“In contrast to sheltered counts, unsheltered counts should always be viewed as the floor, not the ceiling. The unsheltered count is a baseline understanding, not the total number of individuals experiencing unsheltered homelessness in a given community,” says Shawn Griffith, Program Manager at the Knoxville-Knox County Office of Housing Stability.

“Unsheltered individuals often stay in out-of-the-way places that are difficult to find, they often move (or are forced to move) from one location to another, and many transition fluidly over time between tent, shelter and precarious housing situations.”

The HIC is conducted each year on the same night as the PIT count, and measures bed availability in emergency shelters, transitional housing and permanent housing programs.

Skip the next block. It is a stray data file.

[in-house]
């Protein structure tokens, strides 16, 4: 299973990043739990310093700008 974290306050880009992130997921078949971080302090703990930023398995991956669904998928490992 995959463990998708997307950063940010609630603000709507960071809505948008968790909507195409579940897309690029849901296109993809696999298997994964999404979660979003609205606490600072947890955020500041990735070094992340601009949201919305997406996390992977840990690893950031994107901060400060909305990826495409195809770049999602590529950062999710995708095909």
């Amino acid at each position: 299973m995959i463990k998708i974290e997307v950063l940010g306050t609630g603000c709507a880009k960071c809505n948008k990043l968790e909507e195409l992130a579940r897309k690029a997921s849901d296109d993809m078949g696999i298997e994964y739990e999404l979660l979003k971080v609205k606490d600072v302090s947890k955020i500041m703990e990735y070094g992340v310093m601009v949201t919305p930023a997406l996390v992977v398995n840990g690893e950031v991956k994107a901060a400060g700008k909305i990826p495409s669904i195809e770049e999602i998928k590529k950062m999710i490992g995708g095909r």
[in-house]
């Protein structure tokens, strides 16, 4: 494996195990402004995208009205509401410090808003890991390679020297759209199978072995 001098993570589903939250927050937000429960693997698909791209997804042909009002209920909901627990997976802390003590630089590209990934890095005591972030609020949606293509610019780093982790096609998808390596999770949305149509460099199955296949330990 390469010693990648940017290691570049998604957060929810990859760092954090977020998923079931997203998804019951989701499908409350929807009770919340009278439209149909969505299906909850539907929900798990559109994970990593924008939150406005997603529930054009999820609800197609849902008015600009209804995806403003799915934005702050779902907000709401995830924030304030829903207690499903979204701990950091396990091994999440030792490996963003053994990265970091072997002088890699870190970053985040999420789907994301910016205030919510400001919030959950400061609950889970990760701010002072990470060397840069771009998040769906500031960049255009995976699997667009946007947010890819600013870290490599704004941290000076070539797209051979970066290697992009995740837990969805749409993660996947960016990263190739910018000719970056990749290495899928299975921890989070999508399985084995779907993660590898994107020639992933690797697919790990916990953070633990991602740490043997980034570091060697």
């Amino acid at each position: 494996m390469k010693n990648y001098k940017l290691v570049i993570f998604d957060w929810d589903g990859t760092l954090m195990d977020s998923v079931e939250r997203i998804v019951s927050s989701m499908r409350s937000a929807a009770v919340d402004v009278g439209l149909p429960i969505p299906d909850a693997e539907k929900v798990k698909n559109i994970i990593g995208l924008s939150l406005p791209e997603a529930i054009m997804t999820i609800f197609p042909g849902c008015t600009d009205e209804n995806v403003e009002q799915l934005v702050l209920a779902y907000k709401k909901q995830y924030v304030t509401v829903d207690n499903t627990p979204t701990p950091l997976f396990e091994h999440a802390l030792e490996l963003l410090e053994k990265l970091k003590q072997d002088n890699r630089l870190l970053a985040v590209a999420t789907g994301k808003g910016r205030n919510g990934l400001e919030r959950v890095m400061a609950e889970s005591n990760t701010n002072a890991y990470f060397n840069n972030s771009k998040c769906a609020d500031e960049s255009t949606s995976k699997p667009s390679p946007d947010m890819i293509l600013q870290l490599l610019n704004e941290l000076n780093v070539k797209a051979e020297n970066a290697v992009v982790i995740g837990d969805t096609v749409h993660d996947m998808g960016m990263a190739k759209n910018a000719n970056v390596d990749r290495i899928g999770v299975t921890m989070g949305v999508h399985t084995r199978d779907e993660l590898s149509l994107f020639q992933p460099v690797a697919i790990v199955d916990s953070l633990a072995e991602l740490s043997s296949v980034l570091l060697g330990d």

On Jan. 25, 2023, emergency shelters were 92% full (500 of 542 beds occupied); transitional housing was 73% full (198 of 271 beds occupied); and permanent supportive housing facilities were 96% full (304 of 317 beds occupied).

The YPIT was completed in April 2023. Partners and volunteers counted a total of 68 unaccompanied youth experiencing homelessness or unstable housing.

Unlike the general PIT Count, the YPIT also includes youth in precarious housing situations such as staying temporarily on couches with friends or extended family. Of the youth who responded to the full survey, two-thirds (34/51) reported a history of domestic violence, and nearly four out of five (39/50) expressed mental health challenges. Nearly 40% (19/49) had been in foster care. That same percentage, 40%, identify as LGBTQ+ (19/49).

The count was conducted with leadership from the Knoxville-Knox County Homeless Coalition, Knoxville-Knox County Community Action Committee, KnoxHMIS (Knox Homeless Management Information System), and the KnoxvilleKnox County Homeless Coalition’s Youth Action Board, composed of youth with lived experience of homelessness. Homeless services organizations in Knoxville and Knox County are working hard to help.